By Dan Moffett
Gulf Stream commissioners are poised to begin a year of planning and deliberation to prepare for some significant construction projects aimed at improving the town’s defenses against king tides and storm surges.
The work ahead comes in response to an engineers’ report in December that identified a half-dozen upgrades needed to address vulnerabilities in the town’s stormwater drainage system.
“I think the rest of this calendar year is a planning year,” Town Manager Greg Dunham told the commission during its meeting on Jan. 11. “A year for planning, design, risk assessment and bidding out the projects.”
Dunham said construction should begin in 2022. It is likely to take months to complete.
In December, consultants from West Palm Beach-based engineering firm Baxter & Woodman recommended replacing and adding more Intracoastal drainage valves, regrading stretches of low-lying streets — in particular, the west ends of Banyan Road and Palm Way — and working with owners of The Little Club to upgrade areas at the golf course.
Dunham said the town is already shopping for the valves and estimates put their cost at about $68,000. Installation is expected to begin this year. Other improvements will be more complicated.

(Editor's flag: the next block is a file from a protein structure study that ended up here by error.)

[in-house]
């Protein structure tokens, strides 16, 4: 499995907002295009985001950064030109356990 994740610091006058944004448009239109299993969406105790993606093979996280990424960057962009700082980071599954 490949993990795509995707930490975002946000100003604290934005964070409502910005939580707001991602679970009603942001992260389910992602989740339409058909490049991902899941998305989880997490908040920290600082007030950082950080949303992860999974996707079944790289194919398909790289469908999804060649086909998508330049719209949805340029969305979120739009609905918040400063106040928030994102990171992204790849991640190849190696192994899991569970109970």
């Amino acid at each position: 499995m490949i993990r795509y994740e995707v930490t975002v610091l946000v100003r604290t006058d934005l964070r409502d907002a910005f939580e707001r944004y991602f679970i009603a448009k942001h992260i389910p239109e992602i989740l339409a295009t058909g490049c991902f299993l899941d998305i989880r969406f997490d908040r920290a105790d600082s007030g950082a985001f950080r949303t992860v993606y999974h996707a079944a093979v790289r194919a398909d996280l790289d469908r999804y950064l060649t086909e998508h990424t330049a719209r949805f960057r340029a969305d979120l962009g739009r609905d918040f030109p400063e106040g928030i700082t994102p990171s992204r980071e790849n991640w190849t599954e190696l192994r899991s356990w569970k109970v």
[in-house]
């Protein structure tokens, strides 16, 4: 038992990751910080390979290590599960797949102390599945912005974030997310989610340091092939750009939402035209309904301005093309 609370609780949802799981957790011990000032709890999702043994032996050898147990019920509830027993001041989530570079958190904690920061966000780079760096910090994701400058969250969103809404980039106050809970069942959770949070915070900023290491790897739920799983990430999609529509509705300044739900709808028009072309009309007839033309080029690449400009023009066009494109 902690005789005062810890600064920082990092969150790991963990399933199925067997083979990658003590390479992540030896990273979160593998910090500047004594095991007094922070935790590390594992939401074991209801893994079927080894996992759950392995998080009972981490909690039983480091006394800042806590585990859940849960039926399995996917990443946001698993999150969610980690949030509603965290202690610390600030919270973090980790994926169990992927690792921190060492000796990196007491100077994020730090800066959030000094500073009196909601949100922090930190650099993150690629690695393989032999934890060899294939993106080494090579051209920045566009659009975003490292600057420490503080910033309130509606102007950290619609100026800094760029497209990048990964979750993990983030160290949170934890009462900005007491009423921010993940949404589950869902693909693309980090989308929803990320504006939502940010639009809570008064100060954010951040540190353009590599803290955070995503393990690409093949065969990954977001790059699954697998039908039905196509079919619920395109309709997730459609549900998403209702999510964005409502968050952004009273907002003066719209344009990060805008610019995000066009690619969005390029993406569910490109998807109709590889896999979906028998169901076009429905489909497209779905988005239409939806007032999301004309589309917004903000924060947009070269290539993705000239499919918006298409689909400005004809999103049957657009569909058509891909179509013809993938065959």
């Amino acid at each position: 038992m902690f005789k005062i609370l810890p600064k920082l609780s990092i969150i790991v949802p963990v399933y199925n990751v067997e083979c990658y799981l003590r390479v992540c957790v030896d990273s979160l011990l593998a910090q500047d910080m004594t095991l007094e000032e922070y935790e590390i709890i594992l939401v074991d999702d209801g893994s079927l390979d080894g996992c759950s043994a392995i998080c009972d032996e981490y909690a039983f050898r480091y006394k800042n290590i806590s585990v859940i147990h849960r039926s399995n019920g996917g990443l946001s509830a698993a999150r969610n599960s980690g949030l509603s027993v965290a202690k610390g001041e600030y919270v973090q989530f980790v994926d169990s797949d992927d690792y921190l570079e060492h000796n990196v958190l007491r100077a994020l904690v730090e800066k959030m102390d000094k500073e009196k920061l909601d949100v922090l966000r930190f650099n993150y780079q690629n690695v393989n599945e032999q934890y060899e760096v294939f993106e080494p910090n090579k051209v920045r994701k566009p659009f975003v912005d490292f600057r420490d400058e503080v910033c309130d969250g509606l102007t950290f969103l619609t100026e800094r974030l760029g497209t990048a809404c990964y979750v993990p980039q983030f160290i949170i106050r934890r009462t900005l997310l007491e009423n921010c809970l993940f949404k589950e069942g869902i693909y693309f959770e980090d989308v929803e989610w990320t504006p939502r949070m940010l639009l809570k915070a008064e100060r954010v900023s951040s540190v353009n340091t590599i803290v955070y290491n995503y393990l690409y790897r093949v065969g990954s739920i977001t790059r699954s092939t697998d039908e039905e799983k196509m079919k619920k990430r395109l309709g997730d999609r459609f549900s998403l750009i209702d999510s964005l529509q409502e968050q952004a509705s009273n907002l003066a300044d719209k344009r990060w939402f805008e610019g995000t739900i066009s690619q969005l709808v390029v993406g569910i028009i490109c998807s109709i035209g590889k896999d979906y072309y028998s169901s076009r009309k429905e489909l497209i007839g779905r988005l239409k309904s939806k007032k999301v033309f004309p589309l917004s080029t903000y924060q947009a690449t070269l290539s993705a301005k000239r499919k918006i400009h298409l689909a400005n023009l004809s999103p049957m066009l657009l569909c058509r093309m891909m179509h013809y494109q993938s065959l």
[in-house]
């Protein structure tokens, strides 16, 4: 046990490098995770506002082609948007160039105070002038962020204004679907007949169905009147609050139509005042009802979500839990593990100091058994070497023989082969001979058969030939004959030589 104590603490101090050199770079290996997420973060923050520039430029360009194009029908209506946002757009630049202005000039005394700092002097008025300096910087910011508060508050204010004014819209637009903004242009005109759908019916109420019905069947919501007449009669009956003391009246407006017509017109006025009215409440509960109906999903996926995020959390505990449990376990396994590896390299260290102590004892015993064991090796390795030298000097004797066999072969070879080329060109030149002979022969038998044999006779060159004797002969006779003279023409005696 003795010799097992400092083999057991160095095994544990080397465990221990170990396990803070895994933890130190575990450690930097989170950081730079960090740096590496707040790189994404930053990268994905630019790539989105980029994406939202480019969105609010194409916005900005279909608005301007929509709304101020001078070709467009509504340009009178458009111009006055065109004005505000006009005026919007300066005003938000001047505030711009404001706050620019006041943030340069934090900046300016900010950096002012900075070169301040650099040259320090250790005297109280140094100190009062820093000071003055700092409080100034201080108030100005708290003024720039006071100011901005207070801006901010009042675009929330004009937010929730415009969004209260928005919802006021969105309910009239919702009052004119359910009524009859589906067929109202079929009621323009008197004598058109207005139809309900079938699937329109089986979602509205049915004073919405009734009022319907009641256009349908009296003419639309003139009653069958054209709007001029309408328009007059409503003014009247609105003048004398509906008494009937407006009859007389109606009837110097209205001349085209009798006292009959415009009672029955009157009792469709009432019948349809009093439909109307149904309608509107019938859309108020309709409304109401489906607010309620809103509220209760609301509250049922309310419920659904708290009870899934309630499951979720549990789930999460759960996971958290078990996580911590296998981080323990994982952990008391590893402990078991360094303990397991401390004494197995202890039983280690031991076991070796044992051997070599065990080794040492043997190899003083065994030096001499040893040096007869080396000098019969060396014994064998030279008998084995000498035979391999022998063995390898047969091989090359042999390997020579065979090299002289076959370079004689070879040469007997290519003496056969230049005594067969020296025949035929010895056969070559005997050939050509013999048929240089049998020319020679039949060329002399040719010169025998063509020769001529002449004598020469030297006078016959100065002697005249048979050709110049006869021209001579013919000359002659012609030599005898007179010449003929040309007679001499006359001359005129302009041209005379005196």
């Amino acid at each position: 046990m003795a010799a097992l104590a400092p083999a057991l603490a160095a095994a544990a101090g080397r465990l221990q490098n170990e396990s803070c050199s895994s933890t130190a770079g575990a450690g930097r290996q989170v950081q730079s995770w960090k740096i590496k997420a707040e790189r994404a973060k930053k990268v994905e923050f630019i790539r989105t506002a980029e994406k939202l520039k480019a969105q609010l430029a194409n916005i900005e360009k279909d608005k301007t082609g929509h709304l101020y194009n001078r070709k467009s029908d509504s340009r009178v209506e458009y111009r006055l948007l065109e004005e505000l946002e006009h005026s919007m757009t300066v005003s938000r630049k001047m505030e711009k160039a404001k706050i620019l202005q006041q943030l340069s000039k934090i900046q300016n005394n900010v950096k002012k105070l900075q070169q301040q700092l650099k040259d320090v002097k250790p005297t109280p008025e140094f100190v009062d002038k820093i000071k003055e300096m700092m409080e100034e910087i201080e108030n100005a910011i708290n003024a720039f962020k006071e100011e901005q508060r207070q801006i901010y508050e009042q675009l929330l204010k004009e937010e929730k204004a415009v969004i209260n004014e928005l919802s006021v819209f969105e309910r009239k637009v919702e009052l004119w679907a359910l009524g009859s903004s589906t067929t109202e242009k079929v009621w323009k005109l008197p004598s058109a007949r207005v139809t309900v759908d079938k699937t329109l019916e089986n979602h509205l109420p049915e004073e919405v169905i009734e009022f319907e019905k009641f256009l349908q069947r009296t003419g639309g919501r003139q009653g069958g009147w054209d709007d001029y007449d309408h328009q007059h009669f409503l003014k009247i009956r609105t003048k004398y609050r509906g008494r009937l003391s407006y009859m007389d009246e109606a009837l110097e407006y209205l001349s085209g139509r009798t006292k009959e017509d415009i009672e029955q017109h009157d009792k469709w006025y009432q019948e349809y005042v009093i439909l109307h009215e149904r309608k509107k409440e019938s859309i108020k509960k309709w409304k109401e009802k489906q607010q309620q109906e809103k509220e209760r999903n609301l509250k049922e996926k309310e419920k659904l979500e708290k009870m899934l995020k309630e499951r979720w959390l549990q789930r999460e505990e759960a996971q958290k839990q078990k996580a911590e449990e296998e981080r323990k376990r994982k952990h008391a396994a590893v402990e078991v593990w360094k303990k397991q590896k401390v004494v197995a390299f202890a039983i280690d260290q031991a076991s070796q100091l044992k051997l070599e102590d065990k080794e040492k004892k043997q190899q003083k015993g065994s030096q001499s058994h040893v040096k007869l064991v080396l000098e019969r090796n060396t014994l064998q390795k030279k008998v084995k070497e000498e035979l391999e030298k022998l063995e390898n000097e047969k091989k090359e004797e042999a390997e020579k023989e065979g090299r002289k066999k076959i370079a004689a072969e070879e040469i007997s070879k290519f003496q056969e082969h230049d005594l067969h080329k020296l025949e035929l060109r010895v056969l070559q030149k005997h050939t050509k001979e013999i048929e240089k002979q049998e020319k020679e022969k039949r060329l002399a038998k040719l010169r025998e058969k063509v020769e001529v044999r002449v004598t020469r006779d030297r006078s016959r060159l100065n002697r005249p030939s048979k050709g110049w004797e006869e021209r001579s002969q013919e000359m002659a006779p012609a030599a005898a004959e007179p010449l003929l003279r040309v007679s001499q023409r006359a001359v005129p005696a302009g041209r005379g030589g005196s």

Jeff Hiscock, one of engineering consultants who wrote the report, put it simply to Dunham: “You guys need a pond.”
The idea is to construct a retention/detention pond that would help collect stormwater in low-lying areas before discharging it into the town’s drainage system.
Dunham knows something about these ponds. “I’ve done that in Ocean Ridge,” he told the commission. Dunham was the town manager there from 1998 to 2002 and implemented a stormwater study that led to the winning of several grants and loans to build the town’s detention pond at Woolbright Road and State Road A1A. The pond remains an important piece of Ocean Ridge’s drainage network today.
One thing Gulf Stream doesn’t have to worry about is ready cash. The town has about $5.6 million in unrestricted reserves that can be put to work on upgrades.
“It’s great to be able to make these improvements and still be in good financial condition,” said Commissioner Paul Lyons.
Also during the January meeting, the commission unanimously approved the first reading of an ordinance that updates coastal management policies in the town’s comprehensive plan. The amendments go hand in hand with the proposed drainage improvements and satisfy the state Legislature’s order that municipalities adjust to rising seas.
The statewide focus on king tide response comes in the wake of a South Florida Water Management District study that found the average high tide has risen about 6 inches over the last 35 years and could rise more than twice that by 2070. Ú